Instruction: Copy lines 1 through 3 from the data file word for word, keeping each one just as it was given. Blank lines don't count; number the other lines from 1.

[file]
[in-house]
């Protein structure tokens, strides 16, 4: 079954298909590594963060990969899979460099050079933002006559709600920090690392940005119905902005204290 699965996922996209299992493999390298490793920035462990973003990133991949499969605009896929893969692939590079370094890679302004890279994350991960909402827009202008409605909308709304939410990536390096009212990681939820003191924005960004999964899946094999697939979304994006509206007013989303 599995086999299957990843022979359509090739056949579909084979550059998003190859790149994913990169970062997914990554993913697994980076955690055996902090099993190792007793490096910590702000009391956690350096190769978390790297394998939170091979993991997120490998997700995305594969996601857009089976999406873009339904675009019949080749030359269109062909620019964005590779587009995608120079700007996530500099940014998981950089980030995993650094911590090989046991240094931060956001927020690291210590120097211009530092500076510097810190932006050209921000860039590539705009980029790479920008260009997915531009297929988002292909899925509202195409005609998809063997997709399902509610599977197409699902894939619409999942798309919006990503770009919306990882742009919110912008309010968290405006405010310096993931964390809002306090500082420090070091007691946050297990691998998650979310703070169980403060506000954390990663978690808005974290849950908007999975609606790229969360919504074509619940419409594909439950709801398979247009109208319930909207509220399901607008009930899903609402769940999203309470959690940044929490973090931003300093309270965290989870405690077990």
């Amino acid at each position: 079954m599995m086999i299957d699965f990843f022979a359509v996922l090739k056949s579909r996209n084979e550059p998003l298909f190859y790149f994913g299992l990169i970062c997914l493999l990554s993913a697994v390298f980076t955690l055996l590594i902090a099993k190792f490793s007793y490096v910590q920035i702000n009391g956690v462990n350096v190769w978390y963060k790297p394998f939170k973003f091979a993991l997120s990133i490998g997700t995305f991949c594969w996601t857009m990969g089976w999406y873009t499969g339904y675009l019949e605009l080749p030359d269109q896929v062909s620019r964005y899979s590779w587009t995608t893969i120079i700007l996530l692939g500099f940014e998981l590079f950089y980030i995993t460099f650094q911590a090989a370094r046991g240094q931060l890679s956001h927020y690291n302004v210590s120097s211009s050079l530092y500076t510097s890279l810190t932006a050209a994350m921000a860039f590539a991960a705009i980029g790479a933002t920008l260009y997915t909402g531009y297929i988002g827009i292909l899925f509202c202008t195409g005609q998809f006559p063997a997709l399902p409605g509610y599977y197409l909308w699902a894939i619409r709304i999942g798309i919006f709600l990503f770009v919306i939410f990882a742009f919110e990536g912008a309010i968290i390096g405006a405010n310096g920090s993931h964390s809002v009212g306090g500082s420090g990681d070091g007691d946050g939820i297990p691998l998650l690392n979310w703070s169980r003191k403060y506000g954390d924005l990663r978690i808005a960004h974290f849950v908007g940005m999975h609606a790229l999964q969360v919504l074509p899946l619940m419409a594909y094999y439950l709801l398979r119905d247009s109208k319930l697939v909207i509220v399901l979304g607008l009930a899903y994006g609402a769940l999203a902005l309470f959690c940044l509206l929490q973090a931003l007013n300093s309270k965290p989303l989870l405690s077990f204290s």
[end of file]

[in-house]
């Protein structure tokens, strides 16, 4: 079954298909590594963060990969899979460099050079933002006559709600920090690392940005119905902005204290 699965996922996209299992493999390298490793920035462990973003990133991949499969605009896929893969692939590079370094890679302004890279994350991960909402827009202008409605909308709304939410990536390096009212990681939820003191924005960004999964899946094999697939979304994006509206007013989303 599995086999299957990843022979359509090739056949579909084979550059998003190859790149994913990169970062997914990554993913697994980076955690055996902090099993190792007793490096910590702000009391956690350096190769978390790297394998939170091979993991997120490998997700995305594969996601857009089976999406873009339904675009019949080749030359269109062909620019964005590779587009995608120079700007996530500099940014998981950089980030995993650094911590090989046991240094931060956001927020690291210590120097211009530092500076510097810190932006050209921000860039590539705009980029790479920008260009997915531009297929988002292909899925509202195409005609998809063997997709399902509610599977197409699902894939619409999942798309919006990503770009919306990882742009919110912008309010968290405006405010310096993931964390809002306090500082420090070091007691946050297990691998998650979310703070169980403060506000954390990663978690808005974290849950908007999975609606790229969360919504074509619940419409594909439950709801398979247009109208319930909207509220399901607008009930899903609402769940999203309470959690940044929490973090931003300093309270965290989870405690077990």
């Amino acid at each position: 079954m599995m086999i299957d699965f990843f022979a359509v996922l090739k056949s579909r996209n084979e550059p998003l298909f190859y790149f994913g299992l990169i970062c997914l493999l990554s993913a697994v390298f980076t955690l055996l590594i902090a099993k190792f490793s007793y490096v910590q920035i702000n009391g956690v462990n350096v190769w978390y963060k790297p394998f939170k973003f091979a993991l997120s990133i490998g997700t995305f991949c594969w996601t857009m990969g089976w999406y873009t499969g339904y675009l019949e605009l080749p030359d269109q896929v062909s620019r964005y899979s590779w587009t995608t893969i120079i700007l996530l692939g500099f940014e998981l590079f950089y980030i995993t460099f650094q911590a090989a370094r046991g240094q931060l890679s956001h927020y690291n302004v210590s120097s211009s050079l530092y500076t510097s890279l810190t932006a050209a994350m921000a860039f590539a991960a705009i980029g790479a933002t920008l260009y997915t909402g531009y297929i988002g827009i292909l899925f509202c202008t195409g005609q998809f006559p063997a997709l399902p409605g509610y599977y197409l909308w699902a894939i619409r709304i999942g798309i919006f709600l990503f770009v919306i939410f990882a742009f919110e990536g912008a309010i968290i390096g405006a405010n310096g920090s993931h964390s809002v009212g306090g500082s420090g990681d070091g007691d946050g939820i297990p691998l998650l690392n979310w703070s169980r003191k403060y506000g954390d924005l990663r978690i808005a960004h974290f849950v908007g940005m999975h609606a790229l999964q969360v919504l074509p899946l619940m419409a594909y094999y439950l709801l398979r119905d247009s109208k319930l697939v909207i509220v399901l979304g607008l009930a899903y994006g609402a769940l999203a902005l309470f959690c940044l509206l929490q973090a931003l007013n300093s309270k965290p989303l989870l405690s077990f204290s």